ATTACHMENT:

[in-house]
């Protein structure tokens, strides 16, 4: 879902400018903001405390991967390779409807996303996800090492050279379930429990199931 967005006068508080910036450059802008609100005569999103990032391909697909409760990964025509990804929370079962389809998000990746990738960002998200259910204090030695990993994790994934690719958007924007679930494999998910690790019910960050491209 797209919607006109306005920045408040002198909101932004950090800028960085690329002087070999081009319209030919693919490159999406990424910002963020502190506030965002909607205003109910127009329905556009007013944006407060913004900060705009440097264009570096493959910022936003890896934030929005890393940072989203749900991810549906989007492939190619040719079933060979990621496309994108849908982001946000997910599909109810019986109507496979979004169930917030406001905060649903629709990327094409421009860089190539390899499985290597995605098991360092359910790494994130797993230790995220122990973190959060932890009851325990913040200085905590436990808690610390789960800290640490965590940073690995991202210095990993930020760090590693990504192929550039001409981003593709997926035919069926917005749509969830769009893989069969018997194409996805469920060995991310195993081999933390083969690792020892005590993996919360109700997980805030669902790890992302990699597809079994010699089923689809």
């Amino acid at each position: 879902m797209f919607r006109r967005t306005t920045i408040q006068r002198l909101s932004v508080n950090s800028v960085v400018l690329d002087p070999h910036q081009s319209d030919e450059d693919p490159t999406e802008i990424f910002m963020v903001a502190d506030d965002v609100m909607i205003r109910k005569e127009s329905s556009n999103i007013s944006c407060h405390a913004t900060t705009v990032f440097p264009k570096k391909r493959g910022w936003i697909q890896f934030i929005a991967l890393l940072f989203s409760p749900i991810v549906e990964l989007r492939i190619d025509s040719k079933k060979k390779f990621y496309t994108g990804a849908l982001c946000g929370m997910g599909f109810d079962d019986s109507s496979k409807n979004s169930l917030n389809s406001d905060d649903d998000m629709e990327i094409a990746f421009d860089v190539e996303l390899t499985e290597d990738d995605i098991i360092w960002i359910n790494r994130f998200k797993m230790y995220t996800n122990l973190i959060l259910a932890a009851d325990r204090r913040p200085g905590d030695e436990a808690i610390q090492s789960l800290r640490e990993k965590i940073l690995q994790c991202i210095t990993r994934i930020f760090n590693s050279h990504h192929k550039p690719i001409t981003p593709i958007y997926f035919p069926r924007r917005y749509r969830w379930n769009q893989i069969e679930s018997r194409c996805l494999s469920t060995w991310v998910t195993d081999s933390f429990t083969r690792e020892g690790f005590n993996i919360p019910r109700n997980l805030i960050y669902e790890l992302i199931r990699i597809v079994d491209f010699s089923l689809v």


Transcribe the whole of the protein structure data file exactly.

[in-house]
């Protein structure tokens, strides 16, 4: 879902400018903001405390991967390779409807996303996800090492050279379930429990199931 967005006068508080910036450059802008609100005569999103990032391909697909409760990964025509990804929370079962389809998000990746990738960002998200259910204090030695990993994790994934690719958007924007679930494999998910690790019910960050491209 797209919607006109306005920045408040002198909101932004950090800028960085690329002087070999081009319209030919693919490159999406990424910002963020502190506030965002909607205003109910127009329905556009007013944006407060913004900060705009440097264009570096493959910022936003890896934030929005890393940072989203749900991810549906989007492939190619040719079933060979990621496309994108849908982001946000997910599909109810019986109507496979979004169930917030406001905060649903629709990327094409421009860089190539390899499985290597995605098991360092359910790494994130797993230790995220122990973190959060932890009851325990913040200085905590436990808690610390789960800290640490965590940073690995991202210095990993930020760090590693990504192929550039001409981003593709997926035919069926917005749509969830769009893989069969018997194409996805469920060995991310195993081999933390083969690792020892005590993996919360109700997980805030669902790890992302990699597809079994010699089923689809």
């Amino acid at each position: 879902m797209f919607r006109r967005t306005t920045i408040q006068r002198l909101s932004v508080n950090s800028v960085v400018l690329d002087p070999h910036q081009s319209d030919e450059d693919p490159t999406e802008i990424f910002m963020v903001a502190d506030d965002v609100m909607i205003r109910k005569e127009s329905s556009n999103i007013s944006c407060h405390a913004t900060t705009v990032f440097p264009k570096k391909r493959g910022w936003i697909q890896f934030i929005a991967l890393l940072f989203s409760p749900i991810v549906e990964l989007r492939i190619d025509s040719k079933k060979k390779f990621y496309t994108g990804a849908l982001c946000g929370m997910g599909f109810d079962d019986s109507s496979k409807n979004s169930l917030n389809s406001d905060d649903d998000m629709e990327i094409a990746f421009d860089v190539e996303l390899t499985e290597d990738d995605i098991i360092w960002i359910n790494r994130f998200k797993m230790y995220t996800n122990l973190i959060l259910a932890a009851d325990r204090r913040p200085g905590d030695e436990a808690i610390q090492s789960l800290r640490e990993k965590i940073l690995q994790c991202i210095t990993r994934i930020f760090n590693s050279h990504h192929k550039p690719i001409t981003p593709i958007y997926f035919p069926r924007r917005y749509r969830w379930n769009q893989i069969e679930s018997r194409c996805l494999s469920t060995w991310v998910t195993d081999s933390f429990t083969r690792e020892g690790f005590n993996i919360p019910r109700n997980l805030i960050y669902e790890l992302i199931r990699i597809v079994d491209f010699s089923l689809v």